A Valiant Effort to Teach History to the Middle School Crowd

A. Graham Down – Welcome to the world of the journalist turned newly minted middle school history teacher! Welcome to the world of the journalist turned newly minted middle school history teacher! David Awbrey’s transition from one professional field of endeavor to another is a leap of faith few would even contemplate, let alone undertake. This account of his journey is as riveting as it is sobering.

The vivid descriptions of his encounters with alienated students of the Pipkin Middle School in Springfield, Missouri are powerful because they are so realistic. David Awbrey’s’ descriptions of his first few months on the job could make a grown man cry.  But he soldiers on, buoyed by his vision of a vastly improved public school system informed by noble convictions and rational incentives.

What were the challenges?  Students disaffected in the sense that any kind of learning, especially history, was thought to be totally irrelevant to their lives, mired in a counter-culture based on an entirely different set of moral assumptions.  Their world was hormone-driven, mainstream cultural values saturated, and devoid of any kind of parental reinforcement. The school was just a place to spend time in, a kind of super-janitorial parking lot. Teachers were thrown back on their own resources; administrators seemingly were only interested in their own convenience.  Against this kind of institutional backdrop, David Awbrey never gives up, a kind of David in a world of Goliaths.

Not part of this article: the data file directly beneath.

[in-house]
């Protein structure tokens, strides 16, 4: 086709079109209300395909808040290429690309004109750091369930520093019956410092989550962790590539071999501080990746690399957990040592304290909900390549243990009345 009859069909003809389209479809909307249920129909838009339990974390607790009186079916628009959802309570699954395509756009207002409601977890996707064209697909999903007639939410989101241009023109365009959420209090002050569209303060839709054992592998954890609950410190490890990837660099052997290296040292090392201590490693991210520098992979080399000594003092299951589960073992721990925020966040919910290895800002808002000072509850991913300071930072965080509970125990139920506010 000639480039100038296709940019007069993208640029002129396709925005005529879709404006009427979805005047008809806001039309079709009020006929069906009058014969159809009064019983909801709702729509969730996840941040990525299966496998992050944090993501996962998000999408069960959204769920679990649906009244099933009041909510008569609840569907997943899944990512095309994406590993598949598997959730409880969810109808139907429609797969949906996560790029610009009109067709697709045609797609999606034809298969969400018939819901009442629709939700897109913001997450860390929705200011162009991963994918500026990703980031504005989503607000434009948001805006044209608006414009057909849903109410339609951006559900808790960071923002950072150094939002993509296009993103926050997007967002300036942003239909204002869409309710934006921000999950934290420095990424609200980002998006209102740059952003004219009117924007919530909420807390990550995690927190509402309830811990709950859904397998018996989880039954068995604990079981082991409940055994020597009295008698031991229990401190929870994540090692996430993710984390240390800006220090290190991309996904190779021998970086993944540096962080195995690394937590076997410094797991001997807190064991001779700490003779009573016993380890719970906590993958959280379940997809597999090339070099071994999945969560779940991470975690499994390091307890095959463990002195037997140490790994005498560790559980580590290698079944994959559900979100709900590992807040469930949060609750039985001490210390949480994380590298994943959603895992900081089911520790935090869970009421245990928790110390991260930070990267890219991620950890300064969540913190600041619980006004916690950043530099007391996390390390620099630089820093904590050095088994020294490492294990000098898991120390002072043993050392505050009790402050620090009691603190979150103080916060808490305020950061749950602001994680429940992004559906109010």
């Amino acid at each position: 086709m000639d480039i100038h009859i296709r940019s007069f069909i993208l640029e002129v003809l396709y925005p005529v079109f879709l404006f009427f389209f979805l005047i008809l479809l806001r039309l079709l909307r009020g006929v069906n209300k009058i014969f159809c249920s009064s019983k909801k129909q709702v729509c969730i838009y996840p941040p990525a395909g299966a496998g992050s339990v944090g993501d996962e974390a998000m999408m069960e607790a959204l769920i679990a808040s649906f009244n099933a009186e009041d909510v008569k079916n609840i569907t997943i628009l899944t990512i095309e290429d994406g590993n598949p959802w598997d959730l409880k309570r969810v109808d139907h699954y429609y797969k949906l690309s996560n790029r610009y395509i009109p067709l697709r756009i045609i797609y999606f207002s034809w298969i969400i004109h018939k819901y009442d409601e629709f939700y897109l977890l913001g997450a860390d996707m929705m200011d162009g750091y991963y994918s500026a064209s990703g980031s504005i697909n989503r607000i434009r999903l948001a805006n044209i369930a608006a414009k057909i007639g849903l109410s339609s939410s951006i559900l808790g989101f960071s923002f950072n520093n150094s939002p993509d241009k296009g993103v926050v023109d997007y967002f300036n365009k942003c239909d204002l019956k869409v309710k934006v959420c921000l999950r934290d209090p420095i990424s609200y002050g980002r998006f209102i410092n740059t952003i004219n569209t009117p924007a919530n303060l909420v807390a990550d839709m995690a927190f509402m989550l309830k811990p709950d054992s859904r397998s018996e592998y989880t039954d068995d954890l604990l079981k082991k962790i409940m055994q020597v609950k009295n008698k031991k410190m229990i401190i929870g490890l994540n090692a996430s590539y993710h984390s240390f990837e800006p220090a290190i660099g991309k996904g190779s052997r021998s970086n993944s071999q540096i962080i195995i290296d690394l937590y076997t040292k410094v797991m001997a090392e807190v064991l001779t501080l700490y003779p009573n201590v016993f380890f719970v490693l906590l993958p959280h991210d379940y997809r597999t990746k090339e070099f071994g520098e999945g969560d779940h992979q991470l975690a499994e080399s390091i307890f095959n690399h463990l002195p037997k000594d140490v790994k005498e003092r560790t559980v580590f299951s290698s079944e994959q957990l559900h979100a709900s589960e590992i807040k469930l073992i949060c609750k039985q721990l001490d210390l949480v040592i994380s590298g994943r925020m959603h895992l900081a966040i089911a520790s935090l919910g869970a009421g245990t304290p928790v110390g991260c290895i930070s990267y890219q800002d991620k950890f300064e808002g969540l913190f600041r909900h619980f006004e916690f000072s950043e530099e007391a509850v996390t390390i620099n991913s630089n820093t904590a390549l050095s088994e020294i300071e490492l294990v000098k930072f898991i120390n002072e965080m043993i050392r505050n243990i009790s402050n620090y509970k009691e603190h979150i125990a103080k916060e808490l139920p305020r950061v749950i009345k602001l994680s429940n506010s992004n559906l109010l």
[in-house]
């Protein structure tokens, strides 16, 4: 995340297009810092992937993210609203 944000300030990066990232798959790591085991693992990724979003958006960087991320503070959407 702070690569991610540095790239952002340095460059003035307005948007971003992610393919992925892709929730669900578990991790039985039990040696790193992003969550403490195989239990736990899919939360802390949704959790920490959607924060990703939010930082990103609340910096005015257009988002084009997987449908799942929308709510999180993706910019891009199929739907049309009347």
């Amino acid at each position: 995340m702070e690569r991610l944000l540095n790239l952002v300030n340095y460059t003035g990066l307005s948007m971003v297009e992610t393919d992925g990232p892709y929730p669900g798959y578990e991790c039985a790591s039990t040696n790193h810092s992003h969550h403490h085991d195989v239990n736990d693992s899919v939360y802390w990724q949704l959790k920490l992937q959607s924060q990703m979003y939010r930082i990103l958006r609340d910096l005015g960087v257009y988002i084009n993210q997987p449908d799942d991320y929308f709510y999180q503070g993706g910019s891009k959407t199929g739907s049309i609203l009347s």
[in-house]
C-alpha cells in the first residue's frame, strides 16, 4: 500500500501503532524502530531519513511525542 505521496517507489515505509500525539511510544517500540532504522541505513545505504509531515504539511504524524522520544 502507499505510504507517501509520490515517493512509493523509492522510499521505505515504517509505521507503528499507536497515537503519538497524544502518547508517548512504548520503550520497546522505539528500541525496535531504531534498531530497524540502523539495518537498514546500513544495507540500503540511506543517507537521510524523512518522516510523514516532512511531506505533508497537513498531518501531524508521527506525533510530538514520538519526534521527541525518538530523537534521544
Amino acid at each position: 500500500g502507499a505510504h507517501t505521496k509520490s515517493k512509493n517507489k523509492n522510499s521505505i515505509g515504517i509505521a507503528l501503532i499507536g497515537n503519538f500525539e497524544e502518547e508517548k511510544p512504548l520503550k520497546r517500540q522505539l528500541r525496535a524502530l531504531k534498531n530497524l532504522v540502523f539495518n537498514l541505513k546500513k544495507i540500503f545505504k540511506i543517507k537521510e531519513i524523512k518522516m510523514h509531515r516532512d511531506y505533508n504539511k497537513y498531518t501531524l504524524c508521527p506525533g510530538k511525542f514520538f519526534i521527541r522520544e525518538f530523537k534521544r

As such, this extraordinarily well-written book serves as a searing reminder of the challenges implicit in a teacher’s life, especially at the middle school level.  Indeed, in this litany of frustration, there are only a few insights which provide any grounds for even cautious optimism.  Most of the proposed remedies are thoughtful, as far as they go, but they amount to little more than the accumulated conventional wisdom of traditional school reformers. Needless to say, they include a vastly more rigorous curriculum, higher expectations for all students, a knowledge-based rather than a methods-based emphasis in teacher education, and a more thoughtful system of assessment rather than the relatively mindless fill-in-the-blank approach of so many conventional standardized tests.


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February 10th, 2011

Staff Reporter EducationNews.org

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